Let's face it—minimal techno has become boring. Minimal took dance music into more cerebral territory, but there are too many producers either sticking to "the formula" or spending too much time in their studios and not enough out in the clubs, releasing intricate sonic puzzles that miss the point: getting people to dance. Thankfully, Chicago producer Kate Simko goes the opposite route, starting with the dance floor and ending up with tracks that wiggle asses and tickle brains.

The key to Simko's success is her live set. Sure, her releases are respected, but it's her most recent string of live appearances—at Miami's Winter Music Conference, Movement: Detroit's Electronic Music Festival, and Mutek—that have the press falling over themselves to deliver praise.

She laughs at the ridiculously positive response (well-deserved, based on the set she played at the VIP Room a few months back). "I posted my live set from Miami and it got onto [German magazine] De:bug," she says. "That set definitely got around. I had to change my hosting plan three times!"

This year marks Simko's emergence as a techno talent in her own right. Following last year's debut solo EP (and subsequent Decibel appearance), she has an upcoming split release on Seattle boutique label Kupei Musika with Jonas Bering, and three upcoming releases on Ghostly imprint Spectral Sound. More in line with her classical background, she's also working on an ambient piano full-length for Chocolate Industries.

Regarding that background: Simko didn't discover electronic music until her late teens, after a lifetime of classical training. She began her undergraduate studies in classical piano and photography at the University of Miami but moved back to Chicago to attend Northwestern, switching attention to her own music as part of the music technology program. For part of her last year she studied abroad in Chile, where she hit it off with Andres Bucci, creating the tracks the duo eventually released as Detalles, a collaboration noted as one of URB magazine's Next 100.

Simko's production and performances are built on nuance. The small details are taken care of, but the course of a set is just as meticulously organized, not just queued and triggered but artfully composed. Simko has a keen sense of melody and scale—no doubt a result of the years of piano—giving her music a blanket of warmth and depth to accompany the booty-shaking thump.

Since her return to Chicago after a stint in Los Angeles, Simko has focused on her own sound, armed with a laptop, a small set of gear, and a bevy of software. She creates every thump, click, and tone from scratch, forming the template for tracks before feeding them into Ableton Live for performances and tailoring them to crowd response. It's a feedback loop central to her output. "It's the perfect litmus test for the new stuff I'm working on," she says. "If it doesn't work live, then it's not going to work on record."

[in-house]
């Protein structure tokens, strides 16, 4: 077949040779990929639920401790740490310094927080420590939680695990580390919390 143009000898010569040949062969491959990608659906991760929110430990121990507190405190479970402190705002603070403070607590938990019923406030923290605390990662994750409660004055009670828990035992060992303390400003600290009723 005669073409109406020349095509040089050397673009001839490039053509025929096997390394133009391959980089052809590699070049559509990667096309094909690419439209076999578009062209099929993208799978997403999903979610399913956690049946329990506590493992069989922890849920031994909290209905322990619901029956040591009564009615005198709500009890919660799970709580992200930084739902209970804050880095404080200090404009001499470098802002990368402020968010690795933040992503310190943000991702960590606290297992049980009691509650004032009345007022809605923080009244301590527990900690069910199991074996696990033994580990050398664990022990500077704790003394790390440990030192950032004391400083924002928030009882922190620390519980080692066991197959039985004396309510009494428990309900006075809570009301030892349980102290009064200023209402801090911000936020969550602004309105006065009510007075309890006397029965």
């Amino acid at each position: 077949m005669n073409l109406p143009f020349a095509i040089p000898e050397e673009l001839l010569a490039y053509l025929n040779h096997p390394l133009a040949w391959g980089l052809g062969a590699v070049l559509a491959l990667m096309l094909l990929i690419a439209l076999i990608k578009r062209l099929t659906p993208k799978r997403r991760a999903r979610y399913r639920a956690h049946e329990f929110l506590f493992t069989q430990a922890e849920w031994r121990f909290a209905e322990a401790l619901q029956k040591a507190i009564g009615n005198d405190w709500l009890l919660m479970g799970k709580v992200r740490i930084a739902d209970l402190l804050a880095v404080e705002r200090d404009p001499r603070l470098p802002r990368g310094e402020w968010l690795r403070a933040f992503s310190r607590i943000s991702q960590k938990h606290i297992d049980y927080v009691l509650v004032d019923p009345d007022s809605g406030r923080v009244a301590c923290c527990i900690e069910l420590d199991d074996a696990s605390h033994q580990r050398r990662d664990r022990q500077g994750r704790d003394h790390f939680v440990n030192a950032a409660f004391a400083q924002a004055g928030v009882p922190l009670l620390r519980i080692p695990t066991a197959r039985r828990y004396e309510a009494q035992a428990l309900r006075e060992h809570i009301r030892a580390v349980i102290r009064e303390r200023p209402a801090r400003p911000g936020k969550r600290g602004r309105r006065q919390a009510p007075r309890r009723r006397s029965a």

Kate Simko plays Oscillate at the Baltic Room on Thurs June 28. Rafael Anton Irisarri, head of Kupei Musika, opens. Recordings of Simko's live sets can be found at www.katesimko.com.

Get Out!



This Infected Mushroom tour stop, in support of their latest release, Vicious Delicious, violates the standard "don't charge more than $10" rule. Tonight might be one of the few successful exceptions, since the psy-trance demographic loves this Israeli duo, leaders in the genre. Club Heaven, 172 S Washington St, 622-1863, 9 pm–2 am, $20, 18+.



Hailing from São Paolo, DJ Marky gained favor at home with his own productions and outgoing DJ sets, but it wasn't until Bryan Gee of V Recordings saw him that DJ Marky found worldwide fame, making him an ambassador of Brazil's contributions to the world of drum 'n' bass. Club Heaven, 172 S Washington St, 622-1863, 9 pm–2 am, $10 before 11 pm/$15 after, 21+.



For one night only, defunct electronic music night Robo.Trash returns to remind Seattle that it was one of the first nights to help even out the house/techno balance. Tonight's bill includes Randy Jones, Jerry Abstract, Recess, DJ FITS, and party organizer Kris Moon, bringing the underground vibe as they play a sure to be packed and sweaty loft space. 2917 First Ave S, 10 pm, $5 before 11 pm/$10 after.



Oscillate's move to Thursdays left the Baltic Room with a vacancy in its scheduling, now filled by Tonic Tuesday. The United House Front (UHF) collective is at the helm, bringing in various Seattle house DJs. The night kicks off with the return of UHF's Jizosh, joined by Peter Evans and Trevor of Abstract Earth Project. For now, the weekly is free, but that's likely to change, so check it out while it's easy on the wallet. The Baltic Room, 1207 Pine St, 625-4444, 9 pm–2 am, free, 21+.